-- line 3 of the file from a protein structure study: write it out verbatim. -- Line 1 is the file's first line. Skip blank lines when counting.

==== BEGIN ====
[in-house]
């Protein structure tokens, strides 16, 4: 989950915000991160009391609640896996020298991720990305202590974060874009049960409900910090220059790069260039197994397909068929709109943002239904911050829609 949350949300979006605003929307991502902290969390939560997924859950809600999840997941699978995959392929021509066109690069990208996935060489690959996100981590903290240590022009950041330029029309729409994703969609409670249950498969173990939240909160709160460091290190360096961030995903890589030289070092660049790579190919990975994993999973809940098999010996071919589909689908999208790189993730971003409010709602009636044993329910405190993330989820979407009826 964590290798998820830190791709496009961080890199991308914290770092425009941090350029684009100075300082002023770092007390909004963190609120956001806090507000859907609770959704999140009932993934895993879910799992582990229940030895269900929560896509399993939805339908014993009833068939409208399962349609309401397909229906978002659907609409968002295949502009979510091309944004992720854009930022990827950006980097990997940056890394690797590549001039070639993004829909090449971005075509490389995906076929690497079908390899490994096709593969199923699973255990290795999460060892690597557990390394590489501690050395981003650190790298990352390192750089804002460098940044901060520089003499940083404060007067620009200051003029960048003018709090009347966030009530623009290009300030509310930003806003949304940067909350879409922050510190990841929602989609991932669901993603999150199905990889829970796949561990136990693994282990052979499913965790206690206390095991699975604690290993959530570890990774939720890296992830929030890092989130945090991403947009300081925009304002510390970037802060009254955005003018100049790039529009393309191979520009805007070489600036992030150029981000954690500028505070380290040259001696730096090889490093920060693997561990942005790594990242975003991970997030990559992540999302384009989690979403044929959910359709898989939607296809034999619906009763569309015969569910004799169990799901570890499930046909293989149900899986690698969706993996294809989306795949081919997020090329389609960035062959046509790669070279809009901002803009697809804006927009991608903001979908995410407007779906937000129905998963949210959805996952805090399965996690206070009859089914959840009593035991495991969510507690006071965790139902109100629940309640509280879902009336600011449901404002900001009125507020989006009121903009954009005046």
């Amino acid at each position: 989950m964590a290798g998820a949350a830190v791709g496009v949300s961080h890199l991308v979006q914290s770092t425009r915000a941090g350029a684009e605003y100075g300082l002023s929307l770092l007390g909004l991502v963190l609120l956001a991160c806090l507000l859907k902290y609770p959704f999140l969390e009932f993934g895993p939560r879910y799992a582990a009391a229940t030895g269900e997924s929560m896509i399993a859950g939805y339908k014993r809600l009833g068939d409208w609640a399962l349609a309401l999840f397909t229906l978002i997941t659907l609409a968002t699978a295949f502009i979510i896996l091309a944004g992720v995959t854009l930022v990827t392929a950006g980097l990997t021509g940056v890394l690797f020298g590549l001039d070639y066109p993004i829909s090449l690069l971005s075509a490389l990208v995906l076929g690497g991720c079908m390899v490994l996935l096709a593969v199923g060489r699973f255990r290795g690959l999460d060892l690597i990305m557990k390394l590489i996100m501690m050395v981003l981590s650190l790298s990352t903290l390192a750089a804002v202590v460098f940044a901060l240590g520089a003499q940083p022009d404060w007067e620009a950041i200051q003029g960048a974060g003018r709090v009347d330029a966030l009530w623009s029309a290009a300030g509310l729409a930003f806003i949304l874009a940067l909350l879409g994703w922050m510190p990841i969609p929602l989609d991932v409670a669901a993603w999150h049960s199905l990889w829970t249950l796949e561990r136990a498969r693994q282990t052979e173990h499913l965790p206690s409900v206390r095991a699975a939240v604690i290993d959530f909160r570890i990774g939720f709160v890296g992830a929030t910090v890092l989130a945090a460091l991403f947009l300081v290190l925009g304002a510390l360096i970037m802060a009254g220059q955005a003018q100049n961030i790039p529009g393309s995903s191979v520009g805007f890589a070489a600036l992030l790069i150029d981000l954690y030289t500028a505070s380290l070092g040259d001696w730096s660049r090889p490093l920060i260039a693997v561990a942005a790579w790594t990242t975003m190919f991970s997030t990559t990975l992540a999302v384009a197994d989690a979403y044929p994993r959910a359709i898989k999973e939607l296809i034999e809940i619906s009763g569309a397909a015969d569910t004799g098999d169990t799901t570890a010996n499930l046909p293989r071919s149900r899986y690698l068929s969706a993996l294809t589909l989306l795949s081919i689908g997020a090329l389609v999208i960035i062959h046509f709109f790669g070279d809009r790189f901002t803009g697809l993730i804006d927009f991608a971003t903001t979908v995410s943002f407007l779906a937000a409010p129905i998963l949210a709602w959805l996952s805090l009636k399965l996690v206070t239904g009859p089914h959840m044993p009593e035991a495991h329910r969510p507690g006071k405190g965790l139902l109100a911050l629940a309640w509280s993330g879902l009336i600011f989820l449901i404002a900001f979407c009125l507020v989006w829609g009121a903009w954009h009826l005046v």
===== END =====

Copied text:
């Amino acid at each position: 989950m964590a290798g998820a949350a830190v791709g496009v949300s961080h890199l991308v979006q914290s770092t425009r915000a941090g350029a684009e605003y100075g300082l002023s929307l770092l007390g909004l991502v963190l609120l956001a991160c806090l507000l859907k902290y609770p959704f999140l969390e009932f993934g895993p939560r879910y799992a582990a009391a229940t030895g269900e997924s929560m896509i399993a859950g939805y339908k014993r809600l009833g068939d409208w609640a399962l349609a309401l999840f397909t229906l978002i997941t659907l609409a968002t699978a295949f502009i979510i896996l091309a944004g992720v995959t854009l930022v990827t392929a950006g980097l990997t021509g940056v890394l690797f020298g590549l001039d070639y066109p993004i829909s090449l690069l971005s075509a490389l990208v995906l076929g690497g991720c079908m390899v490994l996935l096709a593969v199923g060489r699973f255990r290795g690959l999460d060892l690597i990305m557990k390394l590489i996100m501690m050395v981003l981590s650190l790298s990352t903290l390192a750089a804002v202590v460098f940044a901060l240590g520089a003499q940083p022009d404060w007067e620009a950041i200051q003029g960048a974060g003018r709090v009347d330029a966030l009530w623009s029309a290009a300030g509310l729409a930003f806003i949304l874009a940067l909350l879409g994703w922050m510190p990841i969609p929602l989609d991932v409670a669901a993603w999150h049960s199905l990889w829970t249950l796949e561990r136990a498969r693994q282990t052979e173990h499913l965790p206690s409900v206390r095991a699975a939240v604690i290993d959530f909160r570890i990774g939720f709160v890296g992830a929030t910090v890092l989130a945090a460091l991403f947009l300081v290190l925009g304002a510390l360096i970037m802060a009254g220059q955005a003018q100049n961030i790039p529009g393309s995903s191979v520009g805007f890589a070489a600036l992030l790069i150029d981000l954690y030289t500028a505070s380290l070092g040259d001696w730096s660049r090889p490093l920060i260039a693997v561990a942005a790579w790594t990242t975003m190919f991970s997030t990559t990975l992540a999302v384009a197994d989690a979403y044929p994993r959910a359709i898989k999973e939607l296809i034999e809940i619906s009763g569309a397909a015969d569910t004799g098999d169990t799901t570890a010996n499930l046909p293989r071919s149900r899986y690698l068929s969706a993996l294809t589909l989306l795949s081919i689908g997020a090329l389609v999208i960035i062959h046509f709109f790669g070279d809009r790189f901002t803009g697809l993730i804006d927009f991608a971003t903001t979908v995410s943002f407007l779906a937000a409010p129905i998963l949210a709602w959805l996952s805090l009636k399965l996690v206070t239904g009859p089914h959840m044993p009593e035991a495991h329910r969510p507690g006071k405190g965790l139902l109100a911050l629940a309640w509280s993330g879902l009336i600011f989820l449901i404002a900001f979407c009125l507020v989006w829609g009121a903009w954009h009826l005046v």